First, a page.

Not what you are wrapped in for the last journey but the wire cable that braces the mast. My boat has two side shrouds and a front shroud, which is actually called a forestay. The correct setting of these shrouds has a major influence on the overall sailing performance of the boat. I have no idea of how to set them up properly. I am floundering.

Nick from New Zealand and Rika from Hokkaido are old friends from the early days of the restoration. They have been away for 6 months as Nick has been racing huge yachts in Thailand. Nick is the real thing. He and Rika sailed their Bristol Channel Cutter to Okinawa from New Zealand and he has been building and racing boats all his life. They arrived back in Ginowan yesterday. Their boat is about 4 boats down from mine. I am so pleased they are back, firstly because they are fun but also because Nick knows everything about sailing boats.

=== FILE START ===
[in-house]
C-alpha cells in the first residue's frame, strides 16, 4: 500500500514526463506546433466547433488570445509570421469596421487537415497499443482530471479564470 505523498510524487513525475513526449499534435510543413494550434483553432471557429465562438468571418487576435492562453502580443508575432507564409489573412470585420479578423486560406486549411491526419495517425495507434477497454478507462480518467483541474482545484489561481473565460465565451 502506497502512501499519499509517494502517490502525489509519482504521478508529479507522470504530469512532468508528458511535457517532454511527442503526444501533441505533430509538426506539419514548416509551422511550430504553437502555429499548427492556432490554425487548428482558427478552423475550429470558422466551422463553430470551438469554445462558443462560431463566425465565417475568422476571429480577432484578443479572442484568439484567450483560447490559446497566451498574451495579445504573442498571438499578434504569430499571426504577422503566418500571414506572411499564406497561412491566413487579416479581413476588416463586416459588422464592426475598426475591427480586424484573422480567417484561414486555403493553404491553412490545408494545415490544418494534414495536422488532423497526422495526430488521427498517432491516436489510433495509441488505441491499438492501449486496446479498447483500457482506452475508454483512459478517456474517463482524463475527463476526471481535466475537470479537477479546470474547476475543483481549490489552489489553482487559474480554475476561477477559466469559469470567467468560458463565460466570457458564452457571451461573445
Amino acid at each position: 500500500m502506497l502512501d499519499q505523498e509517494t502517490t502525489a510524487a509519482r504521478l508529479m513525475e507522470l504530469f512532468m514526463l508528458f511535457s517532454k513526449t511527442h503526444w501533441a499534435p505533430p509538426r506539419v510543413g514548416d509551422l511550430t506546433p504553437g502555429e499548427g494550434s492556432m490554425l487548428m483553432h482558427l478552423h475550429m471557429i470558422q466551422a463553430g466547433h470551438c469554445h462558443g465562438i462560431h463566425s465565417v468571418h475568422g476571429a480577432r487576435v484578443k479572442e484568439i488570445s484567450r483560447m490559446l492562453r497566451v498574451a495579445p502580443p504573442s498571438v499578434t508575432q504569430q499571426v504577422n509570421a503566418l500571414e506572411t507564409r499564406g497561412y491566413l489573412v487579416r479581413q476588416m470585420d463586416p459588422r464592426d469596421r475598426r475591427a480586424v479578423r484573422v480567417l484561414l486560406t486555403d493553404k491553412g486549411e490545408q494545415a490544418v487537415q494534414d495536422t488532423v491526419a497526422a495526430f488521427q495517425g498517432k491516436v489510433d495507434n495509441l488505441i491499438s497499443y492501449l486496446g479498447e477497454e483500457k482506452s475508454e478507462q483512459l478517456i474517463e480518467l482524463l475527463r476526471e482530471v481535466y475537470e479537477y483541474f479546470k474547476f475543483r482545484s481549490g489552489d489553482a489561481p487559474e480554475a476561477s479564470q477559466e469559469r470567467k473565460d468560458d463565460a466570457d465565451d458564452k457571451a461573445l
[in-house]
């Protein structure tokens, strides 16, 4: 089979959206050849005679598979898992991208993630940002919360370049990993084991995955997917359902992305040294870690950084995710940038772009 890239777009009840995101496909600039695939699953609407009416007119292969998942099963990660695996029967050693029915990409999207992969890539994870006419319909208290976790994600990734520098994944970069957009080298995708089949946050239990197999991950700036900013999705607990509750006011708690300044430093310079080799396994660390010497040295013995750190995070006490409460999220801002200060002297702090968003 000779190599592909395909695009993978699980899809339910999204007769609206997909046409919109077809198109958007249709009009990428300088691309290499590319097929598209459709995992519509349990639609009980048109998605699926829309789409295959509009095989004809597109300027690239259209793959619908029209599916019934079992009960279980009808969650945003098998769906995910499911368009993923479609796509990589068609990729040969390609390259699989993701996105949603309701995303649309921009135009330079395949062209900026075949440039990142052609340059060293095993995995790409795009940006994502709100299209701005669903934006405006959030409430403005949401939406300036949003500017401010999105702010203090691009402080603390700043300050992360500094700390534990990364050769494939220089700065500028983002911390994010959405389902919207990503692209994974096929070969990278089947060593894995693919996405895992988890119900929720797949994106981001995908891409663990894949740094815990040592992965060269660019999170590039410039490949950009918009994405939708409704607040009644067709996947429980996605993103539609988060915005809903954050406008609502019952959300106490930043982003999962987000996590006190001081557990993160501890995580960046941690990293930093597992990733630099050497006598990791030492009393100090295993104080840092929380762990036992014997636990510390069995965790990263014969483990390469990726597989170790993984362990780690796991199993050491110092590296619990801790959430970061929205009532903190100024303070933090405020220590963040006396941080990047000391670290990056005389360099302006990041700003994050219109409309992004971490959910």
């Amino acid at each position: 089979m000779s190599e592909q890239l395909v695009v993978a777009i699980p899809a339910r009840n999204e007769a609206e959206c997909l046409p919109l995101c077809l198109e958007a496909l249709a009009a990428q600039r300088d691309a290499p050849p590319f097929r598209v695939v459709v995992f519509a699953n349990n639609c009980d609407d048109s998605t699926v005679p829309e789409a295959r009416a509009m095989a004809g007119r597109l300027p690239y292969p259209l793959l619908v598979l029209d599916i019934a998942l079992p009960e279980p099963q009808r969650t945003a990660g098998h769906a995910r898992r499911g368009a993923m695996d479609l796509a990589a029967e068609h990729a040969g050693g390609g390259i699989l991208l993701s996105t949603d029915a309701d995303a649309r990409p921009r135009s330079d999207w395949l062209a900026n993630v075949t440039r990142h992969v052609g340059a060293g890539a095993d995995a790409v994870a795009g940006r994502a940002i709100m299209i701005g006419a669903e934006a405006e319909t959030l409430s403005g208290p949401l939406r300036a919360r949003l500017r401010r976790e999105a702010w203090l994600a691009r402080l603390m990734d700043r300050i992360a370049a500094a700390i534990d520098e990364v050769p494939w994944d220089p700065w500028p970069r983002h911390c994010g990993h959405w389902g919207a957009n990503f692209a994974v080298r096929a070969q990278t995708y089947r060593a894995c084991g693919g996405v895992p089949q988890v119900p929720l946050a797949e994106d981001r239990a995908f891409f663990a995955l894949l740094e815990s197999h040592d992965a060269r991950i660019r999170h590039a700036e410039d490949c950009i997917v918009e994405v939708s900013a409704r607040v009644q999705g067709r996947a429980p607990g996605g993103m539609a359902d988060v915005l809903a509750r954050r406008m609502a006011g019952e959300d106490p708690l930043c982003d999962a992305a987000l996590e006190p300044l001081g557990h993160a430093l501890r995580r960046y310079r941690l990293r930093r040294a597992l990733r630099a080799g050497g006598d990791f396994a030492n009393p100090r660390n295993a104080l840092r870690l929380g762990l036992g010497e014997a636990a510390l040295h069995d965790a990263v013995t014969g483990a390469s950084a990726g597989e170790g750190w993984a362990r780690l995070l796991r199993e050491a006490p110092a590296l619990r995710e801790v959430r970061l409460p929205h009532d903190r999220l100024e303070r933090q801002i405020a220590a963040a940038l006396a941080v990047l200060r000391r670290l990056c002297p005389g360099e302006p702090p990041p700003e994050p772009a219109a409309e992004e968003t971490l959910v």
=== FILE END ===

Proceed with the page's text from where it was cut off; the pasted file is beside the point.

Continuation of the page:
Rika and Nick

The shrouds are attached to the boat by rope lashings. Nick takes one look and says they have to go. He fetches lengths of Dyneema, ultra high tech rope, and sets to .

Rika, Nick with splicing kit. Almost surgical

I stand by and watch as he puts beautiful Brummel Eye Slices on all the shroud fixing ropes.

Brummel Eye Splice
Putting a eye splice onto the new Dyneema bobstay lashing.
Sorting the forestay.

I spend a glorious couple of hours watching Nick tuning all the rigging. The mast now has just the right aft tilt, the shrouds, forestay and bobstay are perfectly adjusted. I am so happy, Thanks Nick, thanks Rika!

He also tunes the jib roller reefing system
Mast with carefully set aft rake.

Just a couple of happy Japan images.

Very official car tax demand!
At the supermarket across the road from the boatyard.
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3 Responses to Shroud

  1. Ian Calder says:

    Marvellous, chust sublime.

  2. Pingback: Stretch My Shrouds | The Quiet Ripple Defines The Pond

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